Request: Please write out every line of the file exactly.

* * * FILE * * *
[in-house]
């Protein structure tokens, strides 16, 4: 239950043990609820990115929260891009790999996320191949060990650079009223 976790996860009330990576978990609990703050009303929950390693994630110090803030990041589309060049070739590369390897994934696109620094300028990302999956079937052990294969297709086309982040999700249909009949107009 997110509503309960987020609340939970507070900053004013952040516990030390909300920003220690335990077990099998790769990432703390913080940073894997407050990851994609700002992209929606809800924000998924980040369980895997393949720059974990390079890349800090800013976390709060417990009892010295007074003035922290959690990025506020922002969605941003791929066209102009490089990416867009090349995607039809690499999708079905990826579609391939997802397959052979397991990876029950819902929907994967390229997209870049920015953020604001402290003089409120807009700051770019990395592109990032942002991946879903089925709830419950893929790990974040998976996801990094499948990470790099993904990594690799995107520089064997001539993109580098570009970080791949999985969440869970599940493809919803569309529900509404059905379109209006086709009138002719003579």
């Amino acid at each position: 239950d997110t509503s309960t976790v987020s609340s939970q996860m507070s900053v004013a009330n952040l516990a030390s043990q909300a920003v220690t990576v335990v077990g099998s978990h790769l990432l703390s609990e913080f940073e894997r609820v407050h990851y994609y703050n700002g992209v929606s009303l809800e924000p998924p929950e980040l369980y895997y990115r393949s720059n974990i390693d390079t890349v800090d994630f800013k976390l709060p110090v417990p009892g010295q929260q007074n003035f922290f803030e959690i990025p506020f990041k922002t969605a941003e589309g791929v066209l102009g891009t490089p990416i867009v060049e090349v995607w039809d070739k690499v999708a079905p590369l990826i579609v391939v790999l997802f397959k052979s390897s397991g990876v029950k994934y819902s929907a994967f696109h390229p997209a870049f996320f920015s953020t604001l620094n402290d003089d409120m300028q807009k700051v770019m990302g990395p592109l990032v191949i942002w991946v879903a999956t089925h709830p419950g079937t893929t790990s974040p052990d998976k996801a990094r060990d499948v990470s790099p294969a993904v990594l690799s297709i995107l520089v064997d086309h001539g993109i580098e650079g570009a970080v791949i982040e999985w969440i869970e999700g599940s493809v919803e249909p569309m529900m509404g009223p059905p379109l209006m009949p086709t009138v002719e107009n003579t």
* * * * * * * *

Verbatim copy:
[in-house]
């Protein structure tokens, strides 16, 4: 239950043990609820990115929260891009790999996320191949060990650079009223 976790996860009330990576978990609990703050009303929950390693994630110090803030990041589309060049070739590369390897994934696109620094300028990302999956079937052990294969297709086309982040999700249909009949107009 997110509503309960987020609340939970507070900053004013952040516990030390909300920003220690335990077990099998790769990432703390913080940073894997407050990851994609700002992209929606809800924000998924980040369980895997393949720059974990390079890349800090800013976390709060417990009892010295007074003035922290959690990025506020922002969605941003791929066209102009490089990416867009090349995607039809690499999708079905990826579609391939997802397959052979397991990876029950819902929907994967390229997209870049920015953020604001402290003089409120807009700051770019990395592109990032942002991946879903089925709830419950893929790990974040998976996801990094499948990470790099993904990594690799995107520089064997001539993109580098570009970080791949999985969440869970599940493809919803569309529900509404059905379109209006086709009138002719003579």
């Amino acid at each position: 239950d997110t509503s309960t976790v987020s609340s939970q996860m507070s900053v004013a009330n952040l516990a030390s043990q909300a920003v220690t990576v335990v077990g099998s978990h790769l990432l703390s609990e913080f940073e894997r609820v407050h990851y994609y703050n700002g992209v929606s009303l809800e924000p998924p929950e980040l369980y895997y990115r393949s720059n974990i390693d390079t890349v800090d994630f800013k976390l709060p110090v417990p009892g010295q929260q007074n003035f922290f803030e959690i990025p506020f990041k922002t969605a941003e589309g791929v066209l102009g891009t490089p990416i867009v060049e090349v995607w039809d070739k690499v999708a079905p590369l990826i579609v391939v790999l997802f397959k052979s390897s397991g990876v029950k994934y819902s929907a994967f696109h390229p997209a870049f996320f920015s953020t604001l620094n402290d003089d409120m300028q807009k700051v770019m990302g990395p592109l990032v191949i942002w991946v879903a999956t089925h709830p419950g079937t893929t790990s974040p052990d998976k996801a990094r060990d499948v990470s790099p294969a993904v990594l690799s297709i995107l520089v064997d086309h001539g993109i580098e650079g570009a970080v791949i982040e999985w969440i869970e999700g599940s493809v919803e249909p569309m529900m509404g009223p059905p379109l209006m009949p086709t009138v002719e107009n003579t």